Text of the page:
Many Scottish Islands have their own style of knitting and stitches which have been passed down through the generations. Many of the stitches represent the life and surroundings of the people who knit and wear the garments.

A Sunday walk down by Loch Long and I find a lost, rather exotic looking Salmon fly. Migratory fish such as Salmon or Trout can be caught here but must be returned to the water immediately. Numbers of these fish are in decline so fishing regulations are very strict.

The fly represents prey and is hand tied to a fish hook alongside feathers, furs and threads to become so irresistible to the fish that will fall for its trickery. 

This morning I have risen early from my campsite on the machair and a mornings stroll leads me to discover a family of otters frolicking in a Loch. The group of coastal dwelling otters are possibly bathing in the freshwater to wash the sea salt from their coats, this helps to maintain the insulative properties of their fur. The three slowly sense my presence and one of the group swim towards me, climbs onto a rock and sniffs the air to establish whether I am friend or foe. 

Two primitive breeds of sheep; the Soay (in the foreground) and the Hebridean.

Soay sheep are believed to be descended from one of the earliest forms of domesticated sheep and live wild on the uninhabited islands of St Kilda. Hebridean sheep are also an early form of domesticated sheep.  Once very rare it is now seen all over the Hebrides and its wool is once again being spun for jumpers!

Both of these animals are perfect for conservation grazing, they eat very little and don’t need to be grazed on the hills unlike domestic herds. They are very hardy, and they produce beautiful shades of wool often on the same animal in variations of black, grey, and brown.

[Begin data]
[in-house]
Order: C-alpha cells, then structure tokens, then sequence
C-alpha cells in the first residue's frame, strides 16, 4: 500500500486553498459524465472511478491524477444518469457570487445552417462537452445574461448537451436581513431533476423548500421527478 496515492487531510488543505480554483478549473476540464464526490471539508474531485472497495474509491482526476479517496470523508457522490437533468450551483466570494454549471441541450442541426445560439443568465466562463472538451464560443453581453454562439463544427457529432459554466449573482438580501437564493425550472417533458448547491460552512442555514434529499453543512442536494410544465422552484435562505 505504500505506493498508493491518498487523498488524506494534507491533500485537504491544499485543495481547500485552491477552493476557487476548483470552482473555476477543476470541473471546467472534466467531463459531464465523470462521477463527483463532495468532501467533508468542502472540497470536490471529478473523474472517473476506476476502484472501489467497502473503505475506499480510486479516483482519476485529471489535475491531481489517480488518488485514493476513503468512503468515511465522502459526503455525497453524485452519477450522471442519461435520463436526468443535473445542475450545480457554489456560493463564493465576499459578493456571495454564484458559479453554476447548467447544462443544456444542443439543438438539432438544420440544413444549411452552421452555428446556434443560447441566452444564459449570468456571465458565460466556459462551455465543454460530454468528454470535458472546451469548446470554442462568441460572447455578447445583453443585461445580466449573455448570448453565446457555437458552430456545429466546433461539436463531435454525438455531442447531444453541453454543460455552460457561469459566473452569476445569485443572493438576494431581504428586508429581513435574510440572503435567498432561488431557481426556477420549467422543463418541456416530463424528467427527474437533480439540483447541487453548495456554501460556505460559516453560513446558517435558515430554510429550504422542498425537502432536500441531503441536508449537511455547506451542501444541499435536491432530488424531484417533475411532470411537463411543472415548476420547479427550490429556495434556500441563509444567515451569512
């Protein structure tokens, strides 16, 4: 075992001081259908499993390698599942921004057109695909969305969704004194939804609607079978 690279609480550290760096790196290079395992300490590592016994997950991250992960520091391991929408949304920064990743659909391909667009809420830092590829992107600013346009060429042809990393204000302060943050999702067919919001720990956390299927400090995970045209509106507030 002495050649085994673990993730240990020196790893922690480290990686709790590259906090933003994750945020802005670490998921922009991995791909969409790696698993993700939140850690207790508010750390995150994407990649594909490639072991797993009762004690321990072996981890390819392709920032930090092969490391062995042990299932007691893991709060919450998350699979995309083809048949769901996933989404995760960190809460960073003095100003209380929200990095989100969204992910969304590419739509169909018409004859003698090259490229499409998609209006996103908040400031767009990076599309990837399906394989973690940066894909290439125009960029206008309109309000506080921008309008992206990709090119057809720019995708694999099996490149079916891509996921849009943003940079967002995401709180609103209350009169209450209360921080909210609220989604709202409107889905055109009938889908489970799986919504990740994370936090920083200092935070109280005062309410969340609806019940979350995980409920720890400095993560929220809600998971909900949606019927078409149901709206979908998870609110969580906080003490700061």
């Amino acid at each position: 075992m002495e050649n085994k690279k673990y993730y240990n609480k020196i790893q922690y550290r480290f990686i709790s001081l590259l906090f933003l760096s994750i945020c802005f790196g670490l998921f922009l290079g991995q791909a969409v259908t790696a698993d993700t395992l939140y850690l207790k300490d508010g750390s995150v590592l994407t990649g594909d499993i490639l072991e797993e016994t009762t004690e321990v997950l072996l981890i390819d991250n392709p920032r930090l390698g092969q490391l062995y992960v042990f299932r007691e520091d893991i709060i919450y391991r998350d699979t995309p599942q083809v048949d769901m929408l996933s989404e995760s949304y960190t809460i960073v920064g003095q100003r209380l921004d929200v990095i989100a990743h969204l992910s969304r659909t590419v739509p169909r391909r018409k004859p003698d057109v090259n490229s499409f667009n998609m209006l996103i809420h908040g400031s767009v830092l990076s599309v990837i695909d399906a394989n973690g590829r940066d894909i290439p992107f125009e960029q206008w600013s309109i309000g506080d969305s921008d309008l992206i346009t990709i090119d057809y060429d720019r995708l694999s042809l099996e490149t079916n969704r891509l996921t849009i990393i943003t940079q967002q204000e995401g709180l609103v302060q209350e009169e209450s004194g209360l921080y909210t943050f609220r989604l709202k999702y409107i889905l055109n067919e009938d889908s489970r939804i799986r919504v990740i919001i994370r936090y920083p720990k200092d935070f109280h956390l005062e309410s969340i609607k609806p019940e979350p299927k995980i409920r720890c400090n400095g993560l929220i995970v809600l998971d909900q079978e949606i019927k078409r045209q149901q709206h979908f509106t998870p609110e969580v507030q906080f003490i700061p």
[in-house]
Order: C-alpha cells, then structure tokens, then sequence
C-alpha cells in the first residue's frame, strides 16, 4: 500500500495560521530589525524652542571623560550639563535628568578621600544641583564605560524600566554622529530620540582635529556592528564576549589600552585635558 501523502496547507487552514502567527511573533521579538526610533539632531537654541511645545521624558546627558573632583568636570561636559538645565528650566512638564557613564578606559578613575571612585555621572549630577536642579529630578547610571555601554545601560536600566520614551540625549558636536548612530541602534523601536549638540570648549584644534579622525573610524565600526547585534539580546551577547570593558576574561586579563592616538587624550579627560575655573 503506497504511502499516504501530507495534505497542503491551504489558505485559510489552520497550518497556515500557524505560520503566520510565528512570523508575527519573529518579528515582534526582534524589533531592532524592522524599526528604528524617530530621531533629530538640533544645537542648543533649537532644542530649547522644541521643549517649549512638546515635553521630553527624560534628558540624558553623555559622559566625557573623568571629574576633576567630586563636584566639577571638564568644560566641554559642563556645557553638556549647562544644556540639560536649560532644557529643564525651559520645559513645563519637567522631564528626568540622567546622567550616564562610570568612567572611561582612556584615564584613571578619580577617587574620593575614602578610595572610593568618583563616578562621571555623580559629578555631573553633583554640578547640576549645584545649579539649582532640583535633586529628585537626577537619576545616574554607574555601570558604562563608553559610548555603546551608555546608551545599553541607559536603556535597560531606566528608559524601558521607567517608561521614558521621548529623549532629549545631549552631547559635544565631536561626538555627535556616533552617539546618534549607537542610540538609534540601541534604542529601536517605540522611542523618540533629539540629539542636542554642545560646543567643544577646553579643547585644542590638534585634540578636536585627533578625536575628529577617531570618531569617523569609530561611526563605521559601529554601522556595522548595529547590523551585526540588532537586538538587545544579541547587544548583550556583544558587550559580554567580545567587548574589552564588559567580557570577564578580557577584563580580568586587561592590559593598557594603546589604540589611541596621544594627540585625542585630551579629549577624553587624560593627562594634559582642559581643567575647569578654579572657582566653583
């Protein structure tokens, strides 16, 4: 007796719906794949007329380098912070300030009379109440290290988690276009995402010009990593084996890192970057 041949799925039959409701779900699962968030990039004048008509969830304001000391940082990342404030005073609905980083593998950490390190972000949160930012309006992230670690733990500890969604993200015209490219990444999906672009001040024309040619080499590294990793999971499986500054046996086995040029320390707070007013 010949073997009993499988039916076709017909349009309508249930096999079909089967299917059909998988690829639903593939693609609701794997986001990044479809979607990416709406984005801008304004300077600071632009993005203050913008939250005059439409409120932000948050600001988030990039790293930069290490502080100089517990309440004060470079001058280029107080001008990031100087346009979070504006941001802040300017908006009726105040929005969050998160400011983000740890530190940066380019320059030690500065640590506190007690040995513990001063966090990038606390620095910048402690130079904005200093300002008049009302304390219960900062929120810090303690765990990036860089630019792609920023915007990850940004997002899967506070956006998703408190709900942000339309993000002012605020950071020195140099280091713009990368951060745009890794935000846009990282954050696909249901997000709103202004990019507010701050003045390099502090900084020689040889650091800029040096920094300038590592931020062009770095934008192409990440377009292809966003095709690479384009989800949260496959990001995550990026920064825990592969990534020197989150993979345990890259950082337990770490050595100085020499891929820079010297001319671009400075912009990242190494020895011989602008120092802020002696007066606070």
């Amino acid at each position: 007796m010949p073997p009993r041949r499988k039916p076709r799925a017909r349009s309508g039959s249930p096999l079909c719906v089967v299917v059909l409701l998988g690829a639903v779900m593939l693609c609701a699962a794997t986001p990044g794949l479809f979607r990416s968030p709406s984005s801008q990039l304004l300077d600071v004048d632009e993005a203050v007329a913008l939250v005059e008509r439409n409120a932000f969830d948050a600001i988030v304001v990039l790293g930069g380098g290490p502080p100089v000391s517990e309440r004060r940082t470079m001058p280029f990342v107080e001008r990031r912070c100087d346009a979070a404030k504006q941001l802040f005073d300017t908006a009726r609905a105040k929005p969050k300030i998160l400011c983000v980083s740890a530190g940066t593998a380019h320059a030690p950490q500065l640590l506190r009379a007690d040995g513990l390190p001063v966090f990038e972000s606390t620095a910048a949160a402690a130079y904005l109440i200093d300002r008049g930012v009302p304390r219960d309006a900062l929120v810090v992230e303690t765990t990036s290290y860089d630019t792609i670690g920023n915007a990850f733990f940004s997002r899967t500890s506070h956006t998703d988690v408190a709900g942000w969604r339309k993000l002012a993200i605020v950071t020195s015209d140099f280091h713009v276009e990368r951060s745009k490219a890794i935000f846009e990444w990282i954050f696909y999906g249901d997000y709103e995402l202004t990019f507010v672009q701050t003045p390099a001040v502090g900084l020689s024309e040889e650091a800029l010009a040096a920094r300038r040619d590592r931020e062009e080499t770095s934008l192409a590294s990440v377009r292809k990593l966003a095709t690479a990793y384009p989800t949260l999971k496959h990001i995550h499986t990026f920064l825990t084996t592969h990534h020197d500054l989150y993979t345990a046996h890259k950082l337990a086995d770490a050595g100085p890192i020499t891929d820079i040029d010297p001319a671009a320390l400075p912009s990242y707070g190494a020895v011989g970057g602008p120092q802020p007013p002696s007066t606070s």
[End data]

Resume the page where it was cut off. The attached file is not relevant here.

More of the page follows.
The island of Mingulay is a wildlife haven and resembles something from a dream. Teeming with seabirds, marine life and wildflowers, an island without human interference can lead to a very rich ecosystem. Here stands the abandoned chapel house in the village, of which the residents evacuated in 1912, after the population shrank due to hard ships and tragedy.  Abandoned buildings are a familiar sight across the Hebrides and the Highlands mainly due to the clearances of the 18th and 19th Century.

On our way to the deserted Island of Mingulay, we come across a small school of three Basking Sharks. These huge, prehistoric looking fish move slowly through the water, filtering plankton and small crustaceans through their gill rakers. Despite their appearance they are non-aggressive and harmless to humans. Their conservation status is listed as vulnerable due to their over exploitation for food, shark fin, animal feed and shark liver oil.

In Scotland however, they are now protected and thrive in the coastal waters during the summer around the West coast.

This evening as the sun is setting, I meet a boy and his young Eriskay Pony carrying freshly cut peats back to his croft. These rare and beautiful ponies are native to Eriskay and are descended from the native ponies that were once found all over Scotland. Great efforts have been taken to preserve this gentle animal and to keep its offspring pure breed.

Being strong, hardy and cheap to keep these ponies have been used by the islanders for centuries to transport the likes of seaweed, peat, hay and people.